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An investigation into the rate of reaction between magnesium and hydrochloric acid.

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An investigation into the rate of reaction between magnesium and hydrochloric acid. Aim The aim of this experiment is to see how a variable will alter the rate of reaction between magnesium and hydrochloric acid. Magnesium is comparitvely highly reactive. It burns in oxygen with a white light and reacts quickly and vigorously with hydrochloric acid. The magnesium bubbles and fizzes in the hydrochloric acid. The reaction is an exothermic reaction and lasts for only a short period of time. The gas given off from the reaction is hydrogen, and a small amount of magnesium chloride solution is left in the beaker. The word and symbol equation for the reaction: Magnesium + Hydrochloric acid Magnesium chloride + Hydrogen Mg + 2Hcl MgCl2 + H2 Solid Liquid Liquid Gas Preliminary Work I have carried out some preliminary work prior to this investigation, involving rates of reactions. From these I found out about the collision theory. More particles of the acid are available; therefore there was more chance that the H+ ions in the acid would collide. I tested the rates of reactions with hydrochloric acid and magnesium ribbon. In this experiment I was looking at how magnesium reacted with hydrochloric acid at different strengths (using water to dilute the acid). ...read more.


Problems I expected some problems to occur during the experiments, however there was really only one upset. This was the fact that when I tested the 0.2M it was very slow and took a long time. So long that I did not have time to finish the experiment. It took over 50 minutes and was inconclusive. Therefore I decided to test more concentrations of hydrochloric acid to make up for my loss. However I could not test 0.9M, as this would upset any trend in my concentrations, therefore I decided to test extra four concentrations: 0.3M, 0.5M, 0.7M and 0.9M. I now had a collection of eight concentrations. A problem with making these concentrations was that I had to use 50ml of solution to prepare them. Therefore I decided to just half the concentrations I made up to give me 25ml. Below is a table showing the dilutions of extra the concentrations: Concentration (M) Amount of Hcl (ml) Amount of H20 0.9 45 5 0.7 35 15 0.5 25 25 0.3 15 35 I tested these concentrations exactly as I did the others and recorded my results. I was pleased with this modification as it allowed me to test a wider range of results to give me a clearer picture and more accurate readings. Results First set of results Concentration Hcl (M) Time taken for Mg to disappear(s) ...read more.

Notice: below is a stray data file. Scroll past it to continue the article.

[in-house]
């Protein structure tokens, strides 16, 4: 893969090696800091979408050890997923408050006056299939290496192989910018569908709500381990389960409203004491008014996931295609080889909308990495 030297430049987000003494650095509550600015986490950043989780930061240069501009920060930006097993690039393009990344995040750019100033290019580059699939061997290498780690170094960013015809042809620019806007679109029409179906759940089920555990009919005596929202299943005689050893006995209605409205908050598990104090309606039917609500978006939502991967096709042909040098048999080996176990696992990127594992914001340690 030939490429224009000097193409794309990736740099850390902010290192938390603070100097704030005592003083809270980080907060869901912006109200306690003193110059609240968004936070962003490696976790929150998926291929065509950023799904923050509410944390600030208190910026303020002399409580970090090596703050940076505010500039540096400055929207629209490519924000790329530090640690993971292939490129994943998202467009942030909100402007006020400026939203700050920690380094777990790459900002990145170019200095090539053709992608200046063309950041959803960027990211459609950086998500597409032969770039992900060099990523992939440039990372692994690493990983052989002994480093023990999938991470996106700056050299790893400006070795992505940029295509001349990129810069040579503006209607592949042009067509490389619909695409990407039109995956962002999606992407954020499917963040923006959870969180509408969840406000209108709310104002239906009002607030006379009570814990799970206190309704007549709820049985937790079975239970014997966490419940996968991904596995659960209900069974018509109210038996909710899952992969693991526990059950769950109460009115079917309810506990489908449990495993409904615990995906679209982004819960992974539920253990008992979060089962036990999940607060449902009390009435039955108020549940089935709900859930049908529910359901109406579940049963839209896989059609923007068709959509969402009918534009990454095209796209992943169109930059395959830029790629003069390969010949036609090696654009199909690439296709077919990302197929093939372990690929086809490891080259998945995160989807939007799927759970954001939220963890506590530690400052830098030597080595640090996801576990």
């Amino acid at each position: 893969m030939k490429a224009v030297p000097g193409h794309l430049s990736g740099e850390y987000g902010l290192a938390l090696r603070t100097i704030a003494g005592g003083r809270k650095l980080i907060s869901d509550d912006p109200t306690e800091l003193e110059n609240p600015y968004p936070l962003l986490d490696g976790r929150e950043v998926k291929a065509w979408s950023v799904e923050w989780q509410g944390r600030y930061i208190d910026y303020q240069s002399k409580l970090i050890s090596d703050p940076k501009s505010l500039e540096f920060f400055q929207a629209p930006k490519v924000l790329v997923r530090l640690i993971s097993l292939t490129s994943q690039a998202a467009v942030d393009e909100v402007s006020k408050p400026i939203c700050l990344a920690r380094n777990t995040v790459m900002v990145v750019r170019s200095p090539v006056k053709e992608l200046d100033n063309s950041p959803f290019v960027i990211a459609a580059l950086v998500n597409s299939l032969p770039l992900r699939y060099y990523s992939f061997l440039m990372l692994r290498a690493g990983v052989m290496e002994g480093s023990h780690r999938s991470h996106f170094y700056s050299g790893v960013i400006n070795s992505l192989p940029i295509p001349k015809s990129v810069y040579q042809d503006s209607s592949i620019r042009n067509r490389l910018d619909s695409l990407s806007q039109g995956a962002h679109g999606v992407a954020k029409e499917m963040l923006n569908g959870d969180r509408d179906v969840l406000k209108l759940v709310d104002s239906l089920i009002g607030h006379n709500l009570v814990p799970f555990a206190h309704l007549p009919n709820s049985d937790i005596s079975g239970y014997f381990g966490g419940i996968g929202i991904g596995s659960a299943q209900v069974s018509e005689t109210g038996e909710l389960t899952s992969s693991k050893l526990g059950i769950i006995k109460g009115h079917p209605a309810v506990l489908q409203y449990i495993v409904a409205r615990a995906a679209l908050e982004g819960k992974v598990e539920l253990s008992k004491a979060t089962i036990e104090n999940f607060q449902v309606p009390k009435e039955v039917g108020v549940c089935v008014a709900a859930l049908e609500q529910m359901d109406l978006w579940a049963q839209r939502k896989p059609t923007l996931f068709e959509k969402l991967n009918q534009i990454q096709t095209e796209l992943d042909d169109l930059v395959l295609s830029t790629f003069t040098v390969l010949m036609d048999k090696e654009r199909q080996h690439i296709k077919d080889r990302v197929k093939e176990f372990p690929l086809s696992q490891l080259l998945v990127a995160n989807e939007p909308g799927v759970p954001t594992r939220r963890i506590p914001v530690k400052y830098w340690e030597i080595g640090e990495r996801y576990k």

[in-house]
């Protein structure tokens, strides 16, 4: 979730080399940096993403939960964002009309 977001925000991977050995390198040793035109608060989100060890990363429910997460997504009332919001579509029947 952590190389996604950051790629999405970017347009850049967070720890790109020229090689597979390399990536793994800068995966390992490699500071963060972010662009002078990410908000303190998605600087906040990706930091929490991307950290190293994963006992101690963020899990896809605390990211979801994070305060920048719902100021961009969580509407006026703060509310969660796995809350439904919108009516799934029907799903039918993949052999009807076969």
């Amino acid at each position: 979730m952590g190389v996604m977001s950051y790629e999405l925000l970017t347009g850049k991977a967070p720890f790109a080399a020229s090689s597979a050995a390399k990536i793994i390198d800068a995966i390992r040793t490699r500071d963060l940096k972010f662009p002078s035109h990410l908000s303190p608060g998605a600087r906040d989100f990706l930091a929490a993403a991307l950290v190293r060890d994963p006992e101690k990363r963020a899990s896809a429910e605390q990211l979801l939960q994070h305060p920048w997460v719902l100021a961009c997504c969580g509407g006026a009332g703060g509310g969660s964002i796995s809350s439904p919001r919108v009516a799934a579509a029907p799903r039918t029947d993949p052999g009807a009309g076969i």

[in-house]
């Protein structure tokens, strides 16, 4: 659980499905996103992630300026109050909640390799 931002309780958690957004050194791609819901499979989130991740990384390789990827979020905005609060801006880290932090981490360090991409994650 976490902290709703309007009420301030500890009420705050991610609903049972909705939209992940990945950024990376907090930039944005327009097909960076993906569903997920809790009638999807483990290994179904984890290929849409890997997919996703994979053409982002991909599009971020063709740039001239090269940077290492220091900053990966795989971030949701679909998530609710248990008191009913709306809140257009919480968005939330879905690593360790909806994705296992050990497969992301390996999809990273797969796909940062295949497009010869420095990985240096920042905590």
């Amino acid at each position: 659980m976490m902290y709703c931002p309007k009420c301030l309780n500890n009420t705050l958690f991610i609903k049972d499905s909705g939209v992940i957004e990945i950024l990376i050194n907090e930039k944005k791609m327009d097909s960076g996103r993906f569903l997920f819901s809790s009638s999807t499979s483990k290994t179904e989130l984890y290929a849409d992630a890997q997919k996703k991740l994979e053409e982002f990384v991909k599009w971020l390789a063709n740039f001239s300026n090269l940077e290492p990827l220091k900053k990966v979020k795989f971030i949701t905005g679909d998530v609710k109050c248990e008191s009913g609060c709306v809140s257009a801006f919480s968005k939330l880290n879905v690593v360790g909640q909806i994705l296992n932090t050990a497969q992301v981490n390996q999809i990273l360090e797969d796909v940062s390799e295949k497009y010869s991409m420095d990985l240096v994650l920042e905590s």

If I had done the opposite end tested smaller molarities for example :0.1(M) the experiment would have taken a very long time, this is because there are not as many molecules available to react in the Hcl and it would have taken a lot longer for the magnesium atoms to find and collide with the Hcl molecules. Evaluation From this investigation I think that I have achieved my aim of finding the affect that surface area of the magnesium ribbon had on the rate of reaction between the hydrochloric acid and magnesium. I think that I obtained enough results to give me a detailed graph and conclusion. I was pleased with my results and were very accurate given the conditions of a classroom. I am pleased with how my graph formed, from it I can tell that the surface area is proportional to the rate of reaction, as was predicted. There are no major anomolos results which shows that my experiment was carried out with some accuracy. If I could repeat the experiment I would try to make it more accurate, If possible I would use more accurate and precise equipment. I would have used a ruler with smaller divisions to measure the size of the magnesium ribbon. I would also like to use some kind of machine or incubator to keep the experiment at a constant temperature. ...read more.

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